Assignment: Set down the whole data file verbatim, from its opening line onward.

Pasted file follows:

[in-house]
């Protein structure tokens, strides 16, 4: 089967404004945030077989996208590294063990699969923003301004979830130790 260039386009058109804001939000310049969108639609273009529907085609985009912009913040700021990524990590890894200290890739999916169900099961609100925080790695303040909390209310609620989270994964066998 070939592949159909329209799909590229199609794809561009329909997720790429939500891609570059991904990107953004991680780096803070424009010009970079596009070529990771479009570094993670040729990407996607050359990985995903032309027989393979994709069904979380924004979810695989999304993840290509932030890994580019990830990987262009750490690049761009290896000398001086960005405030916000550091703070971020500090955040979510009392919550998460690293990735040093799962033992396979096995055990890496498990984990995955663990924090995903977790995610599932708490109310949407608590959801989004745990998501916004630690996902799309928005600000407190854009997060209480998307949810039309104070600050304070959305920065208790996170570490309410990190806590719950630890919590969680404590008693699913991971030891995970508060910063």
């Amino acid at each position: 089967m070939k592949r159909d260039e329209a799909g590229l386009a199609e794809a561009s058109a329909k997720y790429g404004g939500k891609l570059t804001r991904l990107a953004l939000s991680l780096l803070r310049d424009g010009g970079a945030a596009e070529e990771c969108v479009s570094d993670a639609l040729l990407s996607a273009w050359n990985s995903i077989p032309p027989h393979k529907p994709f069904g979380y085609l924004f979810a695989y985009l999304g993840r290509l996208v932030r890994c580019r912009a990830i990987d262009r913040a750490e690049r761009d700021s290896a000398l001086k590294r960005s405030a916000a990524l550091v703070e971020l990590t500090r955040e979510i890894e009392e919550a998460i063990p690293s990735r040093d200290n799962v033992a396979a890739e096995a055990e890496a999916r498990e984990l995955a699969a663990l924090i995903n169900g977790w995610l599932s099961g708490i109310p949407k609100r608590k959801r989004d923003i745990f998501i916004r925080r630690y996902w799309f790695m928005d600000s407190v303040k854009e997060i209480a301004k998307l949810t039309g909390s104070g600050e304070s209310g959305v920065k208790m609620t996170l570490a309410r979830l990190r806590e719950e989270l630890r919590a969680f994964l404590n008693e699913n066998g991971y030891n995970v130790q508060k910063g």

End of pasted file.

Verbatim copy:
[in-house]
């Protein structure tokens, strides 16, 4: 089967404004945030077989996208590294063990699969923003301004979830130790 260039386009058109804001939000310049969108639609273009529907085609985009912009913040700021990524990590890894200290890739999916169900099961609100925080790695303040909390209310609620989270994964066998 070939592949159909329209799909590229199609794809561009329909997720790429939500891609570059991904990107953004991680780096803070424009010009970079596009070529990771479009570094993670040729990407996607050359990985995903032309027989393979994709069904979380924004979810695989999304993840290509932030890994580019990830990987262009750490690049761009290896000398001086960005405030916000550091703070971020500090955040979510009392919550998460690293990735040093799962033992396979096995055990890496498990984990995955663990924090995903977790995610599932708490109310949407608590959801989004745990998501916004630690996902799309928005600000407190854009997060209480998307949810039309104070600050304070959305920065208790996170570490309410990190806590719950630890919590969680404590008693699913991971030891995970508060910063």
């Amino acid at each position: 089967m070939k592949r159909d260039e329209a799909g590229l386009a199609e794809a561009s058109a329909k997720y790429g404004g939500k891609l570059t804001r991904l990107a953004l939000s991680l780096l803070r310049d424009g010009g970079a945030a596009e070529e990771c969108v479009s570094d993670a639609l040729l990407s996607a273009w050359n990985s995903i077989p032309p027989h393979k529907p994709f069904g979380y085609l924004f979810a695989y985009l999304g993840r290509l996208v932030r890994c580019r912009a990830i990987d262009r913040a750490e690049r761009d700021s290896a000398l001086k590294r960005s405030a916000a990524l550091v703070e971020l990590t500090r955040e979510i890894e009392e919550a998460i063990p690293s990735r040093d200290n799962v033992a396979a890739e096995a055990e890496a999916r498990e984990l995955a699969a663990l924090i995903n169900g977790w995610l599932s099961g708490i109310p949407k609100r608590k959801r989004d923003i745990f998501i916004r925080r630690y996902w799309f790695m928005d600000s407190v303040k854009e997060i209480a301004k998307l949810t039309g909390s104070g600050e304070s209310g959305v920065k208790m609620t996170l570490a309410r979830l990190r806590e719950e989270l630890r919590a969680f994964l404590n008693e699913n066998g991971y030891n995970v130790q508060k910063g």